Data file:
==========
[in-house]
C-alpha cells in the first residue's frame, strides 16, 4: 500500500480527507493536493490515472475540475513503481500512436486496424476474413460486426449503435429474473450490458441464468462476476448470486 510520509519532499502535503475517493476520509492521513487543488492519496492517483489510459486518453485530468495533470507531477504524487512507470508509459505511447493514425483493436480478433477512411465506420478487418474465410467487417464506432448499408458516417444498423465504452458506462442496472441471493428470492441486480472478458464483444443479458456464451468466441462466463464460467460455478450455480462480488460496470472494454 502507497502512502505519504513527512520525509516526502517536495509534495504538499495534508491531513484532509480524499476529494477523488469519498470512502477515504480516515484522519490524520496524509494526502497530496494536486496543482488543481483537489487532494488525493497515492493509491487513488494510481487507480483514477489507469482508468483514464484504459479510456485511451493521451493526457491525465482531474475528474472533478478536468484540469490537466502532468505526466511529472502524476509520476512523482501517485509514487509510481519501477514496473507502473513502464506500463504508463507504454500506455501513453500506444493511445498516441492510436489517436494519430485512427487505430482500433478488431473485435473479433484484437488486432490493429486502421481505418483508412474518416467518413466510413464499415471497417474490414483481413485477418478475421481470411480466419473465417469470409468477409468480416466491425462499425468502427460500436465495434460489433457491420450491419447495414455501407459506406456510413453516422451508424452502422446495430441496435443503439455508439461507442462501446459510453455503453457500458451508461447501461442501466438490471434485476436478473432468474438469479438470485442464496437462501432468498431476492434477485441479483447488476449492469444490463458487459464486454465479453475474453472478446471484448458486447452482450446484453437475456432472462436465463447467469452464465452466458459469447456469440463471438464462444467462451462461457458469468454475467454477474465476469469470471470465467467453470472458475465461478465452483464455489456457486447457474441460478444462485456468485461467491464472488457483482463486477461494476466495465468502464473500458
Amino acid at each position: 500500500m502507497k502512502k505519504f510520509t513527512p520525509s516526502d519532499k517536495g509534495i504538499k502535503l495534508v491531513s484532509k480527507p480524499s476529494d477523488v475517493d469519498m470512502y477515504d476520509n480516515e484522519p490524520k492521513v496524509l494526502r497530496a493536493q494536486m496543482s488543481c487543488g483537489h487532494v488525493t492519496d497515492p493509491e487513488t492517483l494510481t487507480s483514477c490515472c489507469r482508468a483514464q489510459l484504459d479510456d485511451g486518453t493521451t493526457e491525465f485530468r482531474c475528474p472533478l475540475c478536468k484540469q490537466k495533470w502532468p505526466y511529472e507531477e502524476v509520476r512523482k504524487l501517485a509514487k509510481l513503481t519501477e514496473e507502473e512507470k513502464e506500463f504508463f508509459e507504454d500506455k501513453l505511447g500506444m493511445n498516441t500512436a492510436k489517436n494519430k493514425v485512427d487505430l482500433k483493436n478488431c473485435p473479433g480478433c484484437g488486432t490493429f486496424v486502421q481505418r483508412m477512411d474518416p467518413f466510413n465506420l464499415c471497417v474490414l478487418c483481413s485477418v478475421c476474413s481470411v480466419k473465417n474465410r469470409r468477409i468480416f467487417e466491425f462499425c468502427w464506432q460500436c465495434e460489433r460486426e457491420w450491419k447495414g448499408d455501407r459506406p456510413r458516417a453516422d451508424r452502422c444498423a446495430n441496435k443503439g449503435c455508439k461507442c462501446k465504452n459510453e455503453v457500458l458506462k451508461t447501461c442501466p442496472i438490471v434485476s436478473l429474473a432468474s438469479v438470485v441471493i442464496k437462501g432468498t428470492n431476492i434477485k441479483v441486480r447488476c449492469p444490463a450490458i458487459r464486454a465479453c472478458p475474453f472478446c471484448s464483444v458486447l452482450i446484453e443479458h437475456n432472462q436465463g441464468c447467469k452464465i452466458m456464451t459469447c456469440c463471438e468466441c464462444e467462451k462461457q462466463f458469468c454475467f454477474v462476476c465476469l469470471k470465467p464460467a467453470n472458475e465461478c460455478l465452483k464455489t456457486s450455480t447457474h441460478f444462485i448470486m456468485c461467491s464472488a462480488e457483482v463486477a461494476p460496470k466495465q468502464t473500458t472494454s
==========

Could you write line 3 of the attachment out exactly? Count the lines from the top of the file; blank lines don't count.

Amino acid at each position: 500500500m502507497k502512502k505519504f510520509t513527512p520525509s516526502d519532499k517536495g509534495i504538499k502535503l495534508v491531513s484532509k480527507p480524499s476529494d477523488v475517493d469519498m470512502y477515504d476520509n480516515e484522519p490524520k492521513v496524509l494526502r497530496a493536493q494536486m496543482s488543481c487543488g483537489h487532494v488525493t492519496d497515492p493509491e487513488t492517483l494510481t487507480s483514477c490515472c489507469r482508468a483514464q489510459l484504459d479510456d485511451g486518453t493521451t493526457e491525465f485530468r482531474c475528474p472533478l475540475c478536468k484540469q490537466k495533470w502532468p505526466y511529472e507531477e502524476v509520476r512523482k504524487l501517485a509514487k509510481l513503481t519501477e514496473e507502473e512507470k513502464e506500463f504508463f508509459e507504454d500506455k501513453l505511447g500506444m493511445n498516441t500512436a492510436k489517436n494519430k493514425v485512427d487505430l482500433k483493436n478488431c473485435p473479433g480478433c484484437g488486432t490493429f486496424v486502421q481505418r483508412m477512411d474518416p467518413f466510413n465506420l464499415c471497417v474490414l478487418c483481413s485477418v478475421c476474413s481470411v480466419k473465417n474465410r469470409r468477409i468480416f467487417e466491425f462499425c468502427w464506432q460500436c465495434e460489433r460486426e457491420w450491419k447495414g448499408d455501407r459506406p456510413r458516417a453516422d451508424r452502422c444498423a446495430n441496435k443503439g449503435c455508439k461507442c462501446k465504452n459510453e455503453v457500458l458506462k451508461t447501461c442501466p442496472i438490471v434485476s436478473l429474473a432468474s438469479v438470485v441471493i442464496k437462501g432468498t428470492n431476492i434477485k441479483v441486480r447488476c449492469p444490463a450490458i458487459r464486454a465479453c472478458p475474453f472478446c471484448s464483444v458486447l452482450i446484453e443479458h437475456n432472462q436465463g441464468c447467469k452464465i452466458m456464451t459469447c456469440c463471438e468466441c464462444e467462451k462461457q462466463f458469468c454475467f454477474v462476476c465476469l469470471k470465467p464460467a467453470n472458475e465461478c460455478l465452483k464455489t456457486s450455480t447457474h441460478f444462485i448470486m456468485c461467491s464472488a462480488e457483482v463486477a461494476p460496470k466495465q468502464t473500458t472494454s